Tech

Ransomware Uses Facebook, LinkedIn to Deliver Malware Infected Images

By | Nov 28, 2016 09:57 AM EST
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In this photo illustration the Social networking site Facebook is displayed on a laptop screen on March 25, 2009 in London, England. (Photo : Getty Images/Dan Kitwood)

Security researchers from Check Point recently discovered a new variant of a known ransomware called Locky. This ransomware takes advantage of flaws in the way social networking platforms like Facebook and LinkedIn handle images. 

Researchers reported that the malware forces the user's browser to download an image laced with malicious codes and automatically hijacks the victim's computer once it is opened.

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Ransomware, as the name implies, holds the victims' files, or sometimes the whole system, hostage until they pay the required ransom. Experts said that the Locky code is easy to spot.

However, what concern many security analysts is the ease of how hackers can execute the malware's mechanisms. Security applications and malware detection tools usually trust major social networks, in this case Facebook and LinkedIn, and give these companies a thumbs up for secure download.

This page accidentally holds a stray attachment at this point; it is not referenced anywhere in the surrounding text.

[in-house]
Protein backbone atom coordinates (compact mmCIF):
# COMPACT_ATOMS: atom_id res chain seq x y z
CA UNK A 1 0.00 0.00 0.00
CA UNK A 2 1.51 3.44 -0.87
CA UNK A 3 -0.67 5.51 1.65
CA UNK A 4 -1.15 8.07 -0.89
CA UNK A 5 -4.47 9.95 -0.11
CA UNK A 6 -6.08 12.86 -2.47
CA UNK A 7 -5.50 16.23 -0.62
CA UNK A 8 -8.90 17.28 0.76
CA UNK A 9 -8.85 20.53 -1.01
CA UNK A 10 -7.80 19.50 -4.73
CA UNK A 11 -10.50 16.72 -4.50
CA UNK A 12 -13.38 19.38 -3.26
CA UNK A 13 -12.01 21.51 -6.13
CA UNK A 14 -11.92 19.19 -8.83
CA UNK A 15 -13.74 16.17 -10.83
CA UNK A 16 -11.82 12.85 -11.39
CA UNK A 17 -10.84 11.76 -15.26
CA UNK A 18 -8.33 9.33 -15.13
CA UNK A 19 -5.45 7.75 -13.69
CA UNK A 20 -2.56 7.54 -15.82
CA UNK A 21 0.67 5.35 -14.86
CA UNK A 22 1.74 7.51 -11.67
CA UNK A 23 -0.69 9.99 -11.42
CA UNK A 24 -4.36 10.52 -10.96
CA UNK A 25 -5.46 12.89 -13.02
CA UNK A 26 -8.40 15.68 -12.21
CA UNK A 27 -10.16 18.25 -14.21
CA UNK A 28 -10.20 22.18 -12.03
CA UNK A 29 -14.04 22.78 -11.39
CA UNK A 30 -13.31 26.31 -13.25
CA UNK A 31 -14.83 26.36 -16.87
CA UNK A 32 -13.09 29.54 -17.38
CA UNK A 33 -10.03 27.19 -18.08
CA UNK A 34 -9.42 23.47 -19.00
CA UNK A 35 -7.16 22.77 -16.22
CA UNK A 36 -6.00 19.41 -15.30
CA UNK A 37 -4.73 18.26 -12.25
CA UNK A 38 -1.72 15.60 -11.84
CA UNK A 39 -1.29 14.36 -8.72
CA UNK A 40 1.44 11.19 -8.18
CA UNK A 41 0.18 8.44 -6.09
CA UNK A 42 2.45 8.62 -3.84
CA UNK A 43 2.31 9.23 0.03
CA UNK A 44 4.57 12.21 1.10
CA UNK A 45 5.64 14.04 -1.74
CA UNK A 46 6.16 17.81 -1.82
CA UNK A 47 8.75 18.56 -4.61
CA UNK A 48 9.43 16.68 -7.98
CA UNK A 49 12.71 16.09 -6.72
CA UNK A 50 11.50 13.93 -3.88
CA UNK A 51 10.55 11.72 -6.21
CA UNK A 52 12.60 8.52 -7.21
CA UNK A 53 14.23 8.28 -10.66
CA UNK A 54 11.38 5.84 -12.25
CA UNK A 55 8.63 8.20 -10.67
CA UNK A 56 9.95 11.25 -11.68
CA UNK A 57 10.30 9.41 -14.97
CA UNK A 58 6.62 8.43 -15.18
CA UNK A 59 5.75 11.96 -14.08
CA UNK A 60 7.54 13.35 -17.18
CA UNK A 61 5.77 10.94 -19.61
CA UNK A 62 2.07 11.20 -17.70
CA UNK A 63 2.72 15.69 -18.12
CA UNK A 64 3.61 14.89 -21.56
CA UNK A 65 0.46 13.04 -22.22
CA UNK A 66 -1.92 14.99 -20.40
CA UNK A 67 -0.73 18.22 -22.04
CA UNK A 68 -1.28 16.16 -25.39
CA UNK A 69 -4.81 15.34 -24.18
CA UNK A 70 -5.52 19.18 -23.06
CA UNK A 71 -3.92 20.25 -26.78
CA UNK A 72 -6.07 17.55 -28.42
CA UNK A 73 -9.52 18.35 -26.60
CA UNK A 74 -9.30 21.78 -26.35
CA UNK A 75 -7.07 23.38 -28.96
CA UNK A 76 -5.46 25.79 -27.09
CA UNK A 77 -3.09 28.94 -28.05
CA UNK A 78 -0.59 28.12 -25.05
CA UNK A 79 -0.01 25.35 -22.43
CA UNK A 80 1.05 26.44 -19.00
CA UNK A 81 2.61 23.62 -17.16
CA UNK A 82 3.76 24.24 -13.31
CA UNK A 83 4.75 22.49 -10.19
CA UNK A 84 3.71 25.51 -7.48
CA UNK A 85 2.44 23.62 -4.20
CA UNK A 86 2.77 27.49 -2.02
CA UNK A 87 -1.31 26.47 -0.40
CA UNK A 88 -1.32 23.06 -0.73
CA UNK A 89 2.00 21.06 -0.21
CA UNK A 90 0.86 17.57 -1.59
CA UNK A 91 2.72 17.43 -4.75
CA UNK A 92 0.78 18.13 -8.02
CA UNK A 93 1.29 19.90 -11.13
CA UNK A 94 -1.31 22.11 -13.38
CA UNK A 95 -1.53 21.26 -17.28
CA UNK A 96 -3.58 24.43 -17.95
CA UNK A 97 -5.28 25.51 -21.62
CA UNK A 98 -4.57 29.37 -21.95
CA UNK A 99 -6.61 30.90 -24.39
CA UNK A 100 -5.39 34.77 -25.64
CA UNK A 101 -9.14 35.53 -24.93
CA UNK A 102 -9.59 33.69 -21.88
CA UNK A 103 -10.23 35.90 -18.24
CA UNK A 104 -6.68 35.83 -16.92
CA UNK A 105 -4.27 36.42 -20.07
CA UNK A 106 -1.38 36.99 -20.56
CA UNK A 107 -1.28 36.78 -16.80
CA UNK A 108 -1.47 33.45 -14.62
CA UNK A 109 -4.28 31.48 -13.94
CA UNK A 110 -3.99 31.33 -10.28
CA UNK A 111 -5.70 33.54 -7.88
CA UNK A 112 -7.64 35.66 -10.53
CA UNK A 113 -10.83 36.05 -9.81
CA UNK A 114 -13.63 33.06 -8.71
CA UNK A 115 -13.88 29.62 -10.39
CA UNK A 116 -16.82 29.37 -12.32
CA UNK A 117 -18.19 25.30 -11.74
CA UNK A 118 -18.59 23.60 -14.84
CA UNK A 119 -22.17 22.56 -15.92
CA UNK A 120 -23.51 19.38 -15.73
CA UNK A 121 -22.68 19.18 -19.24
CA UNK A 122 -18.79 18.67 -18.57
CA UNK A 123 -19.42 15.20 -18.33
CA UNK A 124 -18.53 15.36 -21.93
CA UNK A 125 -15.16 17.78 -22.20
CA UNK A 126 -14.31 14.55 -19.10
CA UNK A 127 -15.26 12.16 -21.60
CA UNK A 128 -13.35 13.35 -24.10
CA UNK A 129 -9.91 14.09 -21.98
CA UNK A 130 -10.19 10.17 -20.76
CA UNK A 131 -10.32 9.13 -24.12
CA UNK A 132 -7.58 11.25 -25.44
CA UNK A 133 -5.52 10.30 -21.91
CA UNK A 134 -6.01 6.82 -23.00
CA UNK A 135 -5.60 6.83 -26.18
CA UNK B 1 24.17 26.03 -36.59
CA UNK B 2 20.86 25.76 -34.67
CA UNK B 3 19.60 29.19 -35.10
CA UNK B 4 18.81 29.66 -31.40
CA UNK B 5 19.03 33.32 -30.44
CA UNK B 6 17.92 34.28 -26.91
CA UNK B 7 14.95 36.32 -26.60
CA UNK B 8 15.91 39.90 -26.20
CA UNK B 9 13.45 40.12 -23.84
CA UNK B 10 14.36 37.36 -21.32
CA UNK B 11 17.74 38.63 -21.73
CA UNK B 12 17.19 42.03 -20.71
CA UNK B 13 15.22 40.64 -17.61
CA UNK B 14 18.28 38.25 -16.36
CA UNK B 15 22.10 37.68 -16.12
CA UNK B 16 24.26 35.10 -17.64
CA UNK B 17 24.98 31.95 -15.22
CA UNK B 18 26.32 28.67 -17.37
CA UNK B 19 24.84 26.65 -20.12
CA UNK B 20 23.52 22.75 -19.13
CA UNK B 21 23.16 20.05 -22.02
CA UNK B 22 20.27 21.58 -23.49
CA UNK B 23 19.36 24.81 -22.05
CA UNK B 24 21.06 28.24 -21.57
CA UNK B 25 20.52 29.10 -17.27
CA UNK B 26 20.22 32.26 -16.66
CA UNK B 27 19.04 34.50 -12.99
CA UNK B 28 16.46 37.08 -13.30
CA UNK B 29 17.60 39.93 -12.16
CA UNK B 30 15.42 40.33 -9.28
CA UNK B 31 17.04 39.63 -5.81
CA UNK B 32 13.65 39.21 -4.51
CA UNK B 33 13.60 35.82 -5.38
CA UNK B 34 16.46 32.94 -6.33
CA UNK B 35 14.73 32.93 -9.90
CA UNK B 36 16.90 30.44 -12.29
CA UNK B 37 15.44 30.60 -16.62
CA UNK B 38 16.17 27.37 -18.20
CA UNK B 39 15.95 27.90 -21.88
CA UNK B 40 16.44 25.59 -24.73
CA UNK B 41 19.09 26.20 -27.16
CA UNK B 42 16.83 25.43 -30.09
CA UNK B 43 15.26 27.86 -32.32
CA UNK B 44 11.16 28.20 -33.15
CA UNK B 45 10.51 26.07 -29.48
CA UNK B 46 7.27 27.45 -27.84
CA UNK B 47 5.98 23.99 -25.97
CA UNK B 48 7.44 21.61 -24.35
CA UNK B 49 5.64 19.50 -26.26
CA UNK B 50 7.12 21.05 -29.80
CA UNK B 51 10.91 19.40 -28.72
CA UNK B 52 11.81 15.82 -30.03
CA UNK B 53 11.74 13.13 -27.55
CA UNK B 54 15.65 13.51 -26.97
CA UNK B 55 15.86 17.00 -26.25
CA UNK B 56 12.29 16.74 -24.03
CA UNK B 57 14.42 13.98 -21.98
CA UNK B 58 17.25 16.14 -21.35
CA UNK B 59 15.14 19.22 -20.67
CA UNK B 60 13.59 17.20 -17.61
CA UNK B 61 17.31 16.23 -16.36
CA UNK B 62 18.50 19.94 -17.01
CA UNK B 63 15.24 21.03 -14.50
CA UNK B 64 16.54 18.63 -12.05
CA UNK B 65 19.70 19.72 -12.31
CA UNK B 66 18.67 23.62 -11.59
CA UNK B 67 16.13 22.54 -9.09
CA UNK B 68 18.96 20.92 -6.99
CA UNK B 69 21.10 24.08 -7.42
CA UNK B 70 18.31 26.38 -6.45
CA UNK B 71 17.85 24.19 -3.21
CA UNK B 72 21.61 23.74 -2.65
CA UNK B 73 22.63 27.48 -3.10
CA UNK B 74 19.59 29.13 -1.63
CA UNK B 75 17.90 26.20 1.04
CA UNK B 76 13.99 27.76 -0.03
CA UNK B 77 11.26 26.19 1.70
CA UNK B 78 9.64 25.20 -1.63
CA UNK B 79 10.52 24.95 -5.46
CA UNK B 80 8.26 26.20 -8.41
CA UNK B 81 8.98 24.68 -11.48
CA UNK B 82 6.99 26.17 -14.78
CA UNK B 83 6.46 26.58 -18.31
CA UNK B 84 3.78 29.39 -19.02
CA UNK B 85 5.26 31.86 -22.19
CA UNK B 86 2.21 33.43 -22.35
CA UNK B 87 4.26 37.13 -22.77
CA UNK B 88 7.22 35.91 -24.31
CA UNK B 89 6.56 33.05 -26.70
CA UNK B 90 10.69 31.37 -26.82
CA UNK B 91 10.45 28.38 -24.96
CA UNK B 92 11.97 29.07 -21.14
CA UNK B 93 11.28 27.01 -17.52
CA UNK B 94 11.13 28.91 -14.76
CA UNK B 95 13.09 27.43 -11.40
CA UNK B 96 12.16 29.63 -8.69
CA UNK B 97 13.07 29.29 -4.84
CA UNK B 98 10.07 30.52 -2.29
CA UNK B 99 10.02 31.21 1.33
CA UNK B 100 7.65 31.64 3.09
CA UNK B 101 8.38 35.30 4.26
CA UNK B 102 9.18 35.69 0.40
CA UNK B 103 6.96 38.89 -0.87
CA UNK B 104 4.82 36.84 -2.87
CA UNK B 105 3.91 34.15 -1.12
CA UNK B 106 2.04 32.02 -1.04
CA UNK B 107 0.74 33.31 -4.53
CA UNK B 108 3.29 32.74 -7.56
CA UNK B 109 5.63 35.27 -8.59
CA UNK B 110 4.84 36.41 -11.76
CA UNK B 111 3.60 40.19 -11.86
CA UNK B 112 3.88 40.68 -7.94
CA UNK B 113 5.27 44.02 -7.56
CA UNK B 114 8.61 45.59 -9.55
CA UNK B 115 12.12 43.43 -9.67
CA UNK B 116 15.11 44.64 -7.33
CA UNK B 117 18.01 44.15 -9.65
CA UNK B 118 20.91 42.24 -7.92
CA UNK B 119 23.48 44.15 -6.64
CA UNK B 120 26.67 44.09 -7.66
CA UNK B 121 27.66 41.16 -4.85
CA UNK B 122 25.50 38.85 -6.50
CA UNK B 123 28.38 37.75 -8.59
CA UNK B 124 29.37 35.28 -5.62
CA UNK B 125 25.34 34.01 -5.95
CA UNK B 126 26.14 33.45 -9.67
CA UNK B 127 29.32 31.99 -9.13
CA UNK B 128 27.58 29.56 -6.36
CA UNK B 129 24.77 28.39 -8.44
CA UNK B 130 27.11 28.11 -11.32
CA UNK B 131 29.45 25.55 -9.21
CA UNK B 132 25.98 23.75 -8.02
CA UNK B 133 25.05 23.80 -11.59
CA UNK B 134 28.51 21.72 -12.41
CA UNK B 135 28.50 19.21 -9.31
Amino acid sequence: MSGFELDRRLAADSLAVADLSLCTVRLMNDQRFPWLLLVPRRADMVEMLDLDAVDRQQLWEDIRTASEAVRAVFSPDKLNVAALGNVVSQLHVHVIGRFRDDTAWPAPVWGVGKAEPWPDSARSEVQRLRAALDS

According to Hot Hardware, security experts said that users should be wary of what they download online, even if these files are being sent via Facebook or other secure platforms. It is also important to always keep a backup of important files.

Check Point said that it has already notified Facebook and LinkedIn about the vulnerability in September. In a response, Facebook said that this perceived Locky malware flaw is not a ransomware attack but rather a really "bad Chrome extensions."

In a statement acquired by Engadget, Facebook said, "There is no connection to Locky or any other ransomware, and this is not appearing on Messenger or Facebook. We investigated these reports and discovered there were several bad Chrome extensions, which we have been blocking for nearly a week."

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